Gragg chosen for Vanderbilt research program
Quincy Gragg, a sophomore biology major from Malvern, has been selected to participate in the Aspirnaut Summer Research Program this summer at Vanderbilt University Medical Center.
The paid, 10-week program provides hands-on and mentored laboratory experiences for undergraduate students interested in a career in biomedical research. It was cofounded by Dr. Billy Hudson, a 1962 Henderson State University graduate, and his wife Dr. Julie Hudson, in partnership with Billy’s siblings Johnny Hudson ’67 and Ann Kincl ’66.
“Quincy is an outstanding, hard-working biology major,” said Dr. James Engman, professor of biology at Henderson. “He was at the top of his general zoology class, and has already impressed several faculty members in the biology department.
“He is working on an independent research project with three other biology majors in an ongoing study of the bacteria associated with cave crickets in Blanchard Springs Caverns.”
Engman said Gragg’s selection for Vanderbilt’s highly competitive Aspirnaut Program “should be seen as a strong vote of confidence in his abilities and personal characteristics.”
Gragg is the second Henderson biology student to be selected for the program. Hannah Deputy of Kirby participated last summer.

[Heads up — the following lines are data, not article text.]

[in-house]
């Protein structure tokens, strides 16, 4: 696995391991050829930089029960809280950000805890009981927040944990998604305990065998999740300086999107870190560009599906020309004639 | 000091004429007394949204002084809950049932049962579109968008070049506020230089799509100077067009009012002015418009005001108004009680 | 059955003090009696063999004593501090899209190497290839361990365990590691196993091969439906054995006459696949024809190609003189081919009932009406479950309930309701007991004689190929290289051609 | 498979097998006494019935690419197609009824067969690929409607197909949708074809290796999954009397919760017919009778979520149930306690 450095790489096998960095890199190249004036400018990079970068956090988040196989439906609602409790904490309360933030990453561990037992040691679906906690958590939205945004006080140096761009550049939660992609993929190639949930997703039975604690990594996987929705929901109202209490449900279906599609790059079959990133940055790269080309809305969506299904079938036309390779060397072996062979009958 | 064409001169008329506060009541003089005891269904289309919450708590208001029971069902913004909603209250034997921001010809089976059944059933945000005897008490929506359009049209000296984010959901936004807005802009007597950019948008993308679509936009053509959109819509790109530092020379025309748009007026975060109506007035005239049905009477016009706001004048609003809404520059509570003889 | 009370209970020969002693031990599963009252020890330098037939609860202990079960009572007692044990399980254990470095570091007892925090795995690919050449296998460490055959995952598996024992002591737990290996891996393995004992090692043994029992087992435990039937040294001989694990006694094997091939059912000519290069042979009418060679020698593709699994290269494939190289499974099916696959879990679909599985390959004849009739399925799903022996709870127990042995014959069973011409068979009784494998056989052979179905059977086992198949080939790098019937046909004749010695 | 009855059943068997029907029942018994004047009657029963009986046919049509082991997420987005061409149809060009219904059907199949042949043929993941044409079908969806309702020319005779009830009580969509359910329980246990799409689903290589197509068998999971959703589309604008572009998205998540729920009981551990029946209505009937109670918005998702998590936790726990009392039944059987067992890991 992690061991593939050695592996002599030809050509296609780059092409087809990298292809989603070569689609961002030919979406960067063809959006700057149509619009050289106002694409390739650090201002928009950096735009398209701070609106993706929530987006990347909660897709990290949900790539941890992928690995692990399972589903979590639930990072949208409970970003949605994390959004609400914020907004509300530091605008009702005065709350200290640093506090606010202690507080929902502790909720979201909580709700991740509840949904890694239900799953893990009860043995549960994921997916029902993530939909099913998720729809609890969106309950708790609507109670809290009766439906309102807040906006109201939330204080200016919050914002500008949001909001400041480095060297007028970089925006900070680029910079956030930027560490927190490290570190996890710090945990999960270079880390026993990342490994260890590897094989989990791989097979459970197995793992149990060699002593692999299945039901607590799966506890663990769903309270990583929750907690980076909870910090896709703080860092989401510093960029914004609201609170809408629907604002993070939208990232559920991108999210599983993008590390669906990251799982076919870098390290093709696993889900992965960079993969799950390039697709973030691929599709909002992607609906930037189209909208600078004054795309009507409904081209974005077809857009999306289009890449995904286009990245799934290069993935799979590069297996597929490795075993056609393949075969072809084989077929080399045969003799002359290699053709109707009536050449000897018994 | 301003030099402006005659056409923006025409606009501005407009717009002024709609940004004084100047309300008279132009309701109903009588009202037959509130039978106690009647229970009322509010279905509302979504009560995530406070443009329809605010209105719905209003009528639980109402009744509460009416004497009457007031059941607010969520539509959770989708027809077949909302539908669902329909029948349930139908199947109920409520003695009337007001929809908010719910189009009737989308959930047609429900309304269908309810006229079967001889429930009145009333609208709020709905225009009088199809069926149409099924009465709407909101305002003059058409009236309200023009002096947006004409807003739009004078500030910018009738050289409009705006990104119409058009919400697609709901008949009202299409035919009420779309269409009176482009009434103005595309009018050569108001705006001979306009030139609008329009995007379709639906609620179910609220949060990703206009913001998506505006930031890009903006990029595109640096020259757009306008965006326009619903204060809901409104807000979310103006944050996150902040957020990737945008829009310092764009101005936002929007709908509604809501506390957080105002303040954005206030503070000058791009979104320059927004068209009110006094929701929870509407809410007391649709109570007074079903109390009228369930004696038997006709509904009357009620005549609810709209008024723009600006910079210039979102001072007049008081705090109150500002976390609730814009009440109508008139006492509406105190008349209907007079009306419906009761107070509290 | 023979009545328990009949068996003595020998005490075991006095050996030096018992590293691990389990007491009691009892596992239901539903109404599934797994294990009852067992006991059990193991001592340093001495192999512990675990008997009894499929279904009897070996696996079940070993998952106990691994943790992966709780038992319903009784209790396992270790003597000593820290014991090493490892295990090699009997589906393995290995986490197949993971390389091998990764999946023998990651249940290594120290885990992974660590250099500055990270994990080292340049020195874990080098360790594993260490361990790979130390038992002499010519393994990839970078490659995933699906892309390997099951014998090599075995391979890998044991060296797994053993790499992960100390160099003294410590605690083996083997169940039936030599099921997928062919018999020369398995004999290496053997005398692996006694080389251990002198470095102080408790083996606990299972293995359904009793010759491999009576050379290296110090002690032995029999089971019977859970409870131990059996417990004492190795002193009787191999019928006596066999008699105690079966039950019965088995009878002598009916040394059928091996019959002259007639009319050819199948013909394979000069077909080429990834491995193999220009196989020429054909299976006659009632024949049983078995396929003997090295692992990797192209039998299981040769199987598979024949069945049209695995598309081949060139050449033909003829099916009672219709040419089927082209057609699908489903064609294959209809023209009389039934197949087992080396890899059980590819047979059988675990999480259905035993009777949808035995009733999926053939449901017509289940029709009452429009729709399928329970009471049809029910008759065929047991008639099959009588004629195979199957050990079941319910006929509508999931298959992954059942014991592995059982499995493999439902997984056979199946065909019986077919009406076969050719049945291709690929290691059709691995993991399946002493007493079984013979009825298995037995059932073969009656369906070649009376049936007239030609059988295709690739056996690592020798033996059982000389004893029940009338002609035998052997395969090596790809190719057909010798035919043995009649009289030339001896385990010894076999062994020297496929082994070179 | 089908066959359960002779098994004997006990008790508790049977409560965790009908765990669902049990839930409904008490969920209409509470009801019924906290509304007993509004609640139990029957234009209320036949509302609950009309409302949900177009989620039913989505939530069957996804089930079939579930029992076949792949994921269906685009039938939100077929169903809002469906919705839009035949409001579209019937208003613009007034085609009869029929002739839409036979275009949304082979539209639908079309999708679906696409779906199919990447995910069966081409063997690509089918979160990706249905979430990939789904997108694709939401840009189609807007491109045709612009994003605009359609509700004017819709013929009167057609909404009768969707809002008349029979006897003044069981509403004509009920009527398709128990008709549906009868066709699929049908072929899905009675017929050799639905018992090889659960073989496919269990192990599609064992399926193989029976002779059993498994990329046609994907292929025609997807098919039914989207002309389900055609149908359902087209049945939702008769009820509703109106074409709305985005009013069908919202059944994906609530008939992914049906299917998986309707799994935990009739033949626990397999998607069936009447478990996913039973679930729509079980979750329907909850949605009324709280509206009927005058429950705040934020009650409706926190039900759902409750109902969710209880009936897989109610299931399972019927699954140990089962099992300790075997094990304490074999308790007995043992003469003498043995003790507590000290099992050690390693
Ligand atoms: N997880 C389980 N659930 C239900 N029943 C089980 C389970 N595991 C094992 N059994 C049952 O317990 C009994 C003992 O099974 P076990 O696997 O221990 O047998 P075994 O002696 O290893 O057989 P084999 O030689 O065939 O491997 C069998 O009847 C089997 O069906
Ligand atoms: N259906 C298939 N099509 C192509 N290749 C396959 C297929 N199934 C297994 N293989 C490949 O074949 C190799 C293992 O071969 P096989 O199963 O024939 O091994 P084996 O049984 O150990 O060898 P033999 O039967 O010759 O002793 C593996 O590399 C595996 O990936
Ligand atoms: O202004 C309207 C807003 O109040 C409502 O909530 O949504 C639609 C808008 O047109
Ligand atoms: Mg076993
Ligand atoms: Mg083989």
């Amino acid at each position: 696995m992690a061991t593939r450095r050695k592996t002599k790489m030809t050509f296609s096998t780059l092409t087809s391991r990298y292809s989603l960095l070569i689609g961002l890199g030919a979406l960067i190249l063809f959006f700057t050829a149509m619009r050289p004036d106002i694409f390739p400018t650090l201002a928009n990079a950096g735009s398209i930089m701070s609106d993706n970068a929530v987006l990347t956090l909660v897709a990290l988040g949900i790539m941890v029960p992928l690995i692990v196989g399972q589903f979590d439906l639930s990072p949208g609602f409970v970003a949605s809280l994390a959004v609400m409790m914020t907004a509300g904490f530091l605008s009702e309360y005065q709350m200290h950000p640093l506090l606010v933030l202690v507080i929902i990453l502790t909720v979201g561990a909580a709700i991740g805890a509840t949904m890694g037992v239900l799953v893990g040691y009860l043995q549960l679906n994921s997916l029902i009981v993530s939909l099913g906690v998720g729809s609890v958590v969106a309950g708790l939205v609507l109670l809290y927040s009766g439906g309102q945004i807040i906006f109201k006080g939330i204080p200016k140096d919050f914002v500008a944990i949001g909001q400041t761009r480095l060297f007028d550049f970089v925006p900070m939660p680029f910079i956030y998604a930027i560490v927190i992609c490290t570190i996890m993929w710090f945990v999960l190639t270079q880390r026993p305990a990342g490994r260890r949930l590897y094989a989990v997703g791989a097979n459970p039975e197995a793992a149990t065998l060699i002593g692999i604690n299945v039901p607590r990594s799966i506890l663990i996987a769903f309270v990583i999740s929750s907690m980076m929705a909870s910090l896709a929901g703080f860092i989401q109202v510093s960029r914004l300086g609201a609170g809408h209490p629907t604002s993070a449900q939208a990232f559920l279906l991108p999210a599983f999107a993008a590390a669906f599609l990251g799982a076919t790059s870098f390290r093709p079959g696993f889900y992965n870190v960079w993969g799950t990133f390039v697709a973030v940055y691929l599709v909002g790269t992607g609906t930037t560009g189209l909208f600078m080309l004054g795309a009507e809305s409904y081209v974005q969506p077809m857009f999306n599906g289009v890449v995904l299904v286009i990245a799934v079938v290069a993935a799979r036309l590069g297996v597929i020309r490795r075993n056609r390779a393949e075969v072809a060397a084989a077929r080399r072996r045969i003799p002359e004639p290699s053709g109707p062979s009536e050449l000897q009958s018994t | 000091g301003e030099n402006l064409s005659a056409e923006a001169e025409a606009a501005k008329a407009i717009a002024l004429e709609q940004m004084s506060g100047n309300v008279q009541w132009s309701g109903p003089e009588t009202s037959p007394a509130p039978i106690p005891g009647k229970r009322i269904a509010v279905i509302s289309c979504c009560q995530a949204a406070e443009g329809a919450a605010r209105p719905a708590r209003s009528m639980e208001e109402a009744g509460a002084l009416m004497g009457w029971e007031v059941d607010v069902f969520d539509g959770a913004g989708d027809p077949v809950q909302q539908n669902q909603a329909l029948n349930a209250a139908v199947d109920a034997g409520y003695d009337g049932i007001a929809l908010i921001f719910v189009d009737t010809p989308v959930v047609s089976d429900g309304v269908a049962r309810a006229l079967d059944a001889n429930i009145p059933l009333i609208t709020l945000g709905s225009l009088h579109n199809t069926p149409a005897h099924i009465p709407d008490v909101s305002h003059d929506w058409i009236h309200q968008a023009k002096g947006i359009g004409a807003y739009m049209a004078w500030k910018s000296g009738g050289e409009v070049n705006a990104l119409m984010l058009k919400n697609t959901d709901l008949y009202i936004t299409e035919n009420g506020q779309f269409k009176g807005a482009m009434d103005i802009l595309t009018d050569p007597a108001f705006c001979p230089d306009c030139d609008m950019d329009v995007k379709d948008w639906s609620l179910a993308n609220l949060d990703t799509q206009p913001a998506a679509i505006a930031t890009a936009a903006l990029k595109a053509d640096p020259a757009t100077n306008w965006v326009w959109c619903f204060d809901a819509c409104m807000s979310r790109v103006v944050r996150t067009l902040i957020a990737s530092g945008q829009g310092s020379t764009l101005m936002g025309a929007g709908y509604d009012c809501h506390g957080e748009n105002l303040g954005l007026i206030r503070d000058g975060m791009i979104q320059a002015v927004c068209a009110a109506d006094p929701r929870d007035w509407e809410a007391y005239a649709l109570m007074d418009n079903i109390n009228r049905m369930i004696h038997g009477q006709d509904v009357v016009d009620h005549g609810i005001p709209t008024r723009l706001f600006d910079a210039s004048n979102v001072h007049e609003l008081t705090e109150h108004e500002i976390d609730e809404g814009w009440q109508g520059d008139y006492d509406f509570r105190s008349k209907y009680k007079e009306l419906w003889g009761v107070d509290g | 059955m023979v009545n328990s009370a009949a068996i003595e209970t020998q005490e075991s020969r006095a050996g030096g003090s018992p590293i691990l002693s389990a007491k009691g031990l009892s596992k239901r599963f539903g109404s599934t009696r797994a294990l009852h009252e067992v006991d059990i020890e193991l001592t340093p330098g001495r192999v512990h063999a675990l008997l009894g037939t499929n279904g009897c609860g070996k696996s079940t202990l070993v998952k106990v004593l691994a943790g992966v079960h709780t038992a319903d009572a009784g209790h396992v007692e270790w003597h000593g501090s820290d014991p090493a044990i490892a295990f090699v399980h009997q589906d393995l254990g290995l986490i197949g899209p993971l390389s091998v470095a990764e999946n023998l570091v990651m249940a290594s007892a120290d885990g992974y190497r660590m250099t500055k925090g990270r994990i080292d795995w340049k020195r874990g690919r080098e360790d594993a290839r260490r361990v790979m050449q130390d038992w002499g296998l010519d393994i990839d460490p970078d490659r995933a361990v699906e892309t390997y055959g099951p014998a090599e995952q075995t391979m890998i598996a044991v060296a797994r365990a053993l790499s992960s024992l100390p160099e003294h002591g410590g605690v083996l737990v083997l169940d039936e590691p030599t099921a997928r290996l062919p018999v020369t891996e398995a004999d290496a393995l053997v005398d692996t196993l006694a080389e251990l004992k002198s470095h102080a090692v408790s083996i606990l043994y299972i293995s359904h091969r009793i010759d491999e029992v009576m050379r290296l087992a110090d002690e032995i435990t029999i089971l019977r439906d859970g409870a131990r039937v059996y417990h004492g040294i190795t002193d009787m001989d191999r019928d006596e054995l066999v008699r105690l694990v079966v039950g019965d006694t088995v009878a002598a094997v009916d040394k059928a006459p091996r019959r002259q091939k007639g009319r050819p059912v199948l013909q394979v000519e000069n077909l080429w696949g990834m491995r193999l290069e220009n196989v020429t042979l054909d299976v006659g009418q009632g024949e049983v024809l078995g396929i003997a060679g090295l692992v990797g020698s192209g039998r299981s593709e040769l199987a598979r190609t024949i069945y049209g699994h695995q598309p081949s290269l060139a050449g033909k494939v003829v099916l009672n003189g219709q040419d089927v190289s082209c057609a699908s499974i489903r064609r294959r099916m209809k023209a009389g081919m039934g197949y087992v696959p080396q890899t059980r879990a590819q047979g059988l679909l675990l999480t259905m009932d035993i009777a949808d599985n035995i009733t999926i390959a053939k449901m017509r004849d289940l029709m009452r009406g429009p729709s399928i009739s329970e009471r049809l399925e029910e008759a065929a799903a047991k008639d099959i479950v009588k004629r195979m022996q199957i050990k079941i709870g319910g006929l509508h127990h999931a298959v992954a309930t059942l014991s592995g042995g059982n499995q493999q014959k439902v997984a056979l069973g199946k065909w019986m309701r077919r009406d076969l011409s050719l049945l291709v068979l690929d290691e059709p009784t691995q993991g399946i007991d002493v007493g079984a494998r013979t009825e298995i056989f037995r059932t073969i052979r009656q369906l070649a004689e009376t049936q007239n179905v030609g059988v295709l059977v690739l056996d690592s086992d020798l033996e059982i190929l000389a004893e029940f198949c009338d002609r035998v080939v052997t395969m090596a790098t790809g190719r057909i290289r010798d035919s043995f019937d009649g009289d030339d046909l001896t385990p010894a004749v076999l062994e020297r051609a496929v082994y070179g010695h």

“I am extremely grateful and thankful for the opportunity to do research at Vanderbilt,” Gragg said. “The fact that I was chosen for such a prestigious task, confirms that I was meant to be at Henderson.
“Without the support and guidance of my biology professors, specifically Dr. Engman, I doubt I would have received such an opportunity. And I want to thank Vanderbilt and the Aspirnaut program for giving me such an extraordinary opportunity which, without a doubt, will open up countless doors for me in the future and give me a priceless summer experience.”
After he graduates from Henderson, Gragg said he plans to attend medical school and become a doctor.
“However, with a biology major, I have many diverse options after I graduate. I can only pray that I truly go down the road I’m meant to go down,” Gragg said. “Regardless of what I do, I know that I definitely want to help others in a significant way.”